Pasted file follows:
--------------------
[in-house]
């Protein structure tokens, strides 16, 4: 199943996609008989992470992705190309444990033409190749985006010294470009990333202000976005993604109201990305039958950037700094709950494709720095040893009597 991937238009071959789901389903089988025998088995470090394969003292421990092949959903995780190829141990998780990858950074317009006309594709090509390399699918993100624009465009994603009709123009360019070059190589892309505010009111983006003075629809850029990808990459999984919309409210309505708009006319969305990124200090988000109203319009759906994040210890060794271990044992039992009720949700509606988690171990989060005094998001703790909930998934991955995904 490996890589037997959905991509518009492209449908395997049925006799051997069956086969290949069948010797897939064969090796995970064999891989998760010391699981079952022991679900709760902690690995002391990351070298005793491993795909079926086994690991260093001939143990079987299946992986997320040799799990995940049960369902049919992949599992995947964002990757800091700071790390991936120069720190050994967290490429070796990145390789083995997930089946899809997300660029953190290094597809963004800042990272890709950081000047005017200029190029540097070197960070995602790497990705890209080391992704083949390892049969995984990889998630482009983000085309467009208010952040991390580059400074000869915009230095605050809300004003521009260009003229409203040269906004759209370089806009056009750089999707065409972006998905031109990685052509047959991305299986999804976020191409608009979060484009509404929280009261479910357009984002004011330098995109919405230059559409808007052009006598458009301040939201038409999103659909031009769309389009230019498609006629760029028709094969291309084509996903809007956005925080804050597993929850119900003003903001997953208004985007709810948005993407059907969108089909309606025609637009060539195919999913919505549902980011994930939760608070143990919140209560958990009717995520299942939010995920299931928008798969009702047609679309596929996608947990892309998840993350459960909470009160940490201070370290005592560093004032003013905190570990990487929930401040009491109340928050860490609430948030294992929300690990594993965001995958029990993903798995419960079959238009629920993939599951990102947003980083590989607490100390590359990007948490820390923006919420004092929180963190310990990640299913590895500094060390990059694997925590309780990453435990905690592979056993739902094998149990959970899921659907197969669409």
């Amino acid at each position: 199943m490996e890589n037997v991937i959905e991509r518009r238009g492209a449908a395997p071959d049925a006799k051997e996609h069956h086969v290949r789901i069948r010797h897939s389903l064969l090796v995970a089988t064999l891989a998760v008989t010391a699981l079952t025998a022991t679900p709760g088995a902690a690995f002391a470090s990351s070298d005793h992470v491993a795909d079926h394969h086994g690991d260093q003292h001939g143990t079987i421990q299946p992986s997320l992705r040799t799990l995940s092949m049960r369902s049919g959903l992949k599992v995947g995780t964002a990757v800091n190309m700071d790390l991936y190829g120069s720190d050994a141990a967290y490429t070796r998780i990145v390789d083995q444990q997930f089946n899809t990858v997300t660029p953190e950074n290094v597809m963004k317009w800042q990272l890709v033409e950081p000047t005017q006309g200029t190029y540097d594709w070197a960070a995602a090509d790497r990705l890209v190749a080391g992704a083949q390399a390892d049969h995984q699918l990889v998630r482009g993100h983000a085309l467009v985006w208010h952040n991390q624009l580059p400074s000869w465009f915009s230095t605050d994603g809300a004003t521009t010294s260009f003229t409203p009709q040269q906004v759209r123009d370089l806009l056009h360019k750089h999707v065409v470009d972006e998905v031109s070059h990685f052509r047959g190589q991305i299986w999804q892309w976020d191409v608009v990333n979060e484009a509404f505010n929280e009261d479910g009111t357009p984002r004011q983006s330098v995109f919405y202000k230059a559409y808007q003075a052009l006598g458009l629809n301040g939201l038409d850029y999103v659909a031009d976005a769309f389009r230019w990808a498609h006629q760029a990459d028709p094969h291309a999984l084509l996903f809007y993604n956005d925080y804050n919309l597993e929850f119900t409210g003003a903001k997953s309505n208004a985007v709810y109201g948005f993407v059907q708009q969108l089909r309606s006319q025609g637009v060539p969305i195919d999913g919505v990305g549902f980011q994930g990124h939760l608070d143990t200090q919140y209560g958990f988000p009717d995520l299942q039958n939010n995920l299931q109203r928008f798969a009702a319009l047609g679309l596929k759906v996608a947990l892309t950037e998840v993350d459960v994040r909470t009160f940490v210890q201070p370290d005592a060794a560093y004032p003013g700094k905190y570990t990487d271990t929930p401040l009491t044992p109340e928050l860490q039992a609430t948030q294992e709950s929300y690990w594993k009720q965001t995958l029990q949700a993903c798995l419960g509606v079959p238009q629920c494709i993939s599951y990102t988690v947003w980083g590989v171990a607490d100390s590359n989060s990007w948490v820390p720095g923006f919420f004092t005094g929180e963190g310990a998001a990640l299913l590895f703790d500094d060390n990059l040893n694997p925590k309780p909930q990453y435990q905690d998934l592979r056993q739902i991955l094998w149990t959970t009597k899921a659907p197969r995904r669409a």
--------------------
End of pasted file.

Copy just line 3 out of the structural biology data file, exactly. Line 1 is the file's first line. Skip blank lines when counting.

């Amino acid at each position: 199943m490996e890589n037997v991937i959905e991509r518009r238009g492209a449908a395997p071959d049925a006799k051997e996609h069956h086969v290949r789901i069948r010797h897939s389903l064969l090796v995970a089988t064999l891989a998760v008989t010391a699981l079952t025998a022991t679900p709760g088995a902690a690995f002391a470090s990351s070298d005793h992470v491993a795909d079926h394969h086994g690991d260093q003292h001939g143990t079987i421990q299946p992986s997320l992705r040799t799990l995940s092949m049960r369902s049919g959903l992949k599992v995947g995780t964002a990757v800091n190309m700071d790390l991936y190829g120069s720190d050994a141990a967290y490429t070796r998780i990145v390789d083995q444990q997930f089946n899809t990858v997300t660029p953190e950074n290094v597809m963004k317009w800042q990272l890709v033409e950081p000047t005017q006309g200029t190029y540097d594709w070197a960070a995602a090509d790497r990705l890209v190749a080391g992704a083949q390399a390892d049969h995984q699918l990889v998630r482009g993100h983000a085309l467009v985006w208010h952040n991390q624009l580059p400074s000869w465009f915009s230095t605050d994603g809300a004003t521009t010294s260009f003229t409203p009709q040269q906004v759209r123009d370089l806009l056009h360019k750089h999707v065409v470009d972006e998905v031109s070059h990685f052509r047959g190589q991305i299986w999804q892309w976020d191409v608009v990333n979060e484009a509404f505010n929280e009261d479910g009111t357009p984002r004011q983006s330098v995109f919405y202000k230059a559409y808007q003075a052009l006598g458009l629809n301040g939201l038409d850029y999103v659909a031009d976005a769309f389009r230019w990808a498609h006629q760029a990459d028709p094969h291309a999984l084509l996903f809007y993604n956005d925080y804050n919309l597993e929850f119900t409210g003003a903001k997953s309505n208004a985007v709810y109201g948005f993407v059907q708009q969108l089909r309606s006319q025609g637009v060539p969305i195919d999913g919505v990305g549902f980011q994930g990124h939760l608070d143990t200090q919140y209560g958990f988000p009717d995520l299942q039958n939010n995920l299931q109203r928008f798969a009702a319009l047609g679309l596929k759906v996608a947990l892309t950037e998840v993350d459960v994040r909470t009160f940490v210890q201070p370290d005592a060794a560093y004032p003013g700094k905190y570990t990487d271990t929930p401040l009491t044992p109340e928050l860490q039992a609430t948030q294992e709950s929300y690990w594993k009720q965001t995958l029990q949700a993903c798995l419960g509606v079959p238009q629920c494709i993939s599951y990102t988690v947003w980083g590989v171990a607490d100390s590359n989060s990007w948490v820390p720095g923006f919420f004092t005094g929180e963190g310990a998001a990640l299913l590895f703790d500094d060390n990059l040893n694997p925590k309780p909930q990453y435990q905690d998934l592979r056993q739902i991955l094998w149990t959970t009597k899921a659907p197969r995904r669409a």